The ABRIXAS (A Broadband Imaging X-Ray All-Sky Survey) small satellite (A BRoadband Imaging X-ray All-sky Survey Satellite) was designed to perform the first complete survey of the sky with an imaging telescope in the X-ray energy range from 0.5 to 10 keV.
ABRIXAS was to discover more than 10,000 new X-ray sources mainly active galaxies above 2 keV. In the centres of these galaxies, presumably black holes convert gravitational energy into high-energy radiation. Very often, like in our galaxy, clouds of gas and dust, which can be penetrated by high energy X-rays, cover the centres.
The satellite was launched in April 1999 on a Russian Kosmos-3M booster from Kapustin Yar.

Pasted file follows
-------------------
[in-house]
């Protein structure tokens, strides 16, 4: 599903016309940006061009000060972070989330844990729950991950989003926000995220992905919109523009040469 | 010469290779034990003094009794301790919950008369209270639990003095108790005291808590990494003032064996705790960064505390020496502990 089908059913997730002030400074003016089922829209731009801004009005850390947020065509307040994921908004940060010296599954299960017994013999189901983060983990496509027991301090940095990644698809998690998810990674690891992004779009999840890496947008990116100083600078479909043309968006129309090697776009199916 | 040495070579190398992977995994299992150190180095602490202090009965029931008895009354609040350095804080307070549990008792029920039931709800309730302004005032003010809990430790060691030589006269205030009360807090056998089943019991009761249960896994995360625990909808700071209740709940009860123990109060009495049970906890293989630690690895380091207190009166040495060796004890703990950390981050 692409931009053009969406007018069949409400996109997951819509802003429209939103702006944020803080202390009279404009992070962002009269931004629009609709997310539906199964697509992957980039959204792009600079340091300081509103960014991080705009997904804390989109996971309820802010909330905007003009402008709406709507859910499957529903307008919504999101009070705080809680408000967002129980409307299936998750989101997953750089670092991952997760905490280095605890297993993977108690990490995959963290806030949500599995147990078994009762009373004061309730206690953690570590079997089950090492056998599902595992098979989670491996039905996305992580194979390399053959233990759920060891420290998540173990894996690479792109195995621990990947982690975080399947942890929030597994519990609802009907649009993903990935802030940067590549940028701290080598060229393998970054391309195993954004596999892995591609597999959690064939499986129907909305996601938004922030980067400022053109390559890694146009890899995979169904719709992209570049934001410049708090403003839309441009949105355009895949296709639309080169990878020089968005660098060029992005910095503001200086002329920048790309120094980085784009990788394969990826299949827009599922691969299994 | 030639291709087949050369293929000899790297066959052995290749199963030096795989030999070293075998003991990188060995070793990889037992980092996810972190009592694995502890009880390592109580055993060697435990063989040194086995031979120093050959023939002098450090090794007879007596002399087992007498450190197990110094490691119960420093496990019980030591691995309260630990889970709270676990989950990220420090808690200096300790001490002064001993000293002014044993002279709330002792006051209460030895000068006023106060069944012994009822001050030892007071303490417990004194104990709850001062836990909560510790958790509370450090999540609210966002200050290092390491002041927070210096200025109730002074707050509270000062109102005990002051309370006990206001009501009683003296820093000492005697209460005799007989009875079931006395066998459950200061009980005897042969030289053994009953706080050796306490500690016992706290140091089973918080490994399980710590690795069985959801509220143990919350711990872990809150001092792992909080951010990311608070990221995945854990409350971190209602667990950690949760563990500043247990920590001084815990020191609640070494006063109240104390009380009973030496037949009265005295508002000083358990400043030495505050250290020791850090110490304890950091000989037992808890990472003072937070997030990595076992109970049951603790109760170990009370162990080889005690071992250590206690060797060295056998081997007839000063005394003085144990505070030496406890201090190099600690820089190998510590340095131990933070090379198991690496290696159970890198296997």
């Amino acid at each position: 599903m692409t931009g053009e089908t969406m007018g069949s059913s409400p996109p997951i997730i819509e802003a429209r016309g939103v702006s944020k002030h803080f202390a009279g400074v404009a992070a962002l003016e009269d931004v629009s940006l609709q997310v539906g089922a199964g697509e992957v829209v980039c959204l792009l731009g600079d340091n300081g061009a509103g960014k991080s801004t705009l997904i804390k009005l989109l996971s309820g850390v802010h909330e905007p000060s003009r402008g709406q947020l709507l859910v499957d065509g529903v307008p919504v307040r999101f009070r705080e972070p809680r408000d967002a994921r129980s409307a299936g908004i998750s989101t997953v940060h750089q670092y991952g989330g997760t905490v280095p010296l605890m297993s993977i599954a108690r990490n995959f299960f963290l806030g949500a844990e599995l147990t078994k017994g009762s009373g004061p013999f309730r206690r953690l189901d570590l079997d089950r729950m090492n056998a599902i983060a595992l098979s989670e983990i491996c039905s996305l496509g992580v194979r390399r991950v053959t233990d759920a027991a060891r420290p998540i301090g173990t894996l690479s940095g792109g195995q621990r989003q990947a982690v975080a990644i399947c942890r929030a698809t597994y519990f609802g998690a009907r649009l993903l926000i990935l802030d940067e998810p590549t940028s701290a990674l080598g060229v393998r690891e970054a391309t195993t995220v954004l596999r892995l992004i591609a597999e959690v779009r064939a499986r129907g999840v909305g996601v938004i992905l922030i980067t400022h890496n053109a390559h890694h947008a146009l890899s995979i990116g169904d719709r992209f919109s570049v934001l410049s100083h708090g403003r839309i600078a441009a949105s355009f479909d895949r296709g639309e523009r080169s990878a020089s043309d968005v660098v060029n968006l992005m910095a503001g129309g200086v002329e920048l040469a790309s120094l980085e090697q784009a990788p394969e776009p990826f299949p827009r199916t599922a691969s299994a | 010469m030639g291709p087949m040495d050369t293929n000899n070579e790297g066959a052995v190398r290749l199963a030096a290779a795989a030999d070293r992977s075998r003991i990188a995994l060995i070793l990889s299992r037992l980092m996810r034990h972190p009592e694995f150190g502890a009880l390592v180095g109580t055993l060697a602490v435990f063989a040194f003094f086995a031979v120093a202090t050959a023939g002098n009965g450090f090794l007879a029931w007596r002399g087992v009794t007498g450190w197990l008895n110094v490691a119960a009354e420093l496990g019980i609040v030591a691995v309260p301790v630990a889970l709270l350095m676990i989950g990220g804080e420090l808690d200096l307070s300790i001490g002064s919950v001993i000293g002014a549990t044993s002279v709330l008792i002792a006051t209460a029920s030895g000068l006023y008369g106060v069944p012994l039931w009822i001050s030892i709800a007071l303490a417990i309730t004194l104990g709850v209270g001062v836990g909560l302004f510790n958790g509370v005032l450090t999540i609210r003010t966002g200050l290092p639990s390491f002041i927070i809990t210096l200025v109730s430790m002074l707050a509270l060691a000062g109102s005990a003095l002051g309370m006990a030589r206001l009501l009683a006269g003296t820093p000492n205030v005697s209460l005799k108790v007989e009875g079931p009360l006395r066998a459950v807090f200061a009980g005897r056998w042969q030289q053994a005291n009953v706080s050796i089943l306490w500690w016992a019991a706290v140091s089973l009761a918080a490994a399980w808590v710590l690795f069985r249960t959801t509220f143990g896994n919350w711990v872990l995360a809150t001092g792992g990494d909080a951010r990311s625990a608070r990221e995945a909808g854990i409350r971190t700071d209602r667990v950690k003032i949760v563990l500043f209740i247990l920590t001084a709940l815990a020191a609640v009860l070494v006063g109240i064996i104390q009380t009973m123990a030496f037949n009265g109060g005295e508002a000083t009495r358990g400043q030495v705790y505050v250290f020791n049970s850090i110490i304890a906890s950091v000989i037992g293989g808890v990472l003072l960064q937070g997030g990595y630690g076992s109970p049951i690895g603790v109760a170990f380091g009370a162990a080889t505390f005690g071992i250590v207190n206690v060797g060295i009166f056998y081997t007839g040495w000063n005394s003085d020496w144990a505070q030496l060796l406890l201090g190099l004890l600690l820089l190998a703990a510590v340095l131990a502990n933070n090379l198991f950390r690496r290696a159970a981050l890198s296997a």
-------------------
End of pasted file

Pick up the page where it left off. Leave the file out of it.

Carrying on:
Shortly after launch, the main battery overheated due to overcharging and failed. A workaround to communicate with the satellite when its solar arrays were sunlit was tried out, but after three days the communication attempts failed, rendering the mission a complete loss.
In 2003 a reflight of the ABRIXAS instrument as a NASA SMEX mission under the name DUO (Dark Universe Observatory) was under study, but was not selected.
ABRIXAS reentered the atmosphere on 31 October 2017.
|Type / Application:||Astronomy, X-Ray|
|Equipment:||7 Wolter telescopes with an X-ray CCD detector|
|Power:||Solar array, batteries|
|Lifetime:||3 years (planned)|
|Orbit:||544 km × 603 km, 48.4°|
|ABRIXAS||1999-022A||28.04.1999||KY LC-107||Kosmos-3M||with MegSat 0|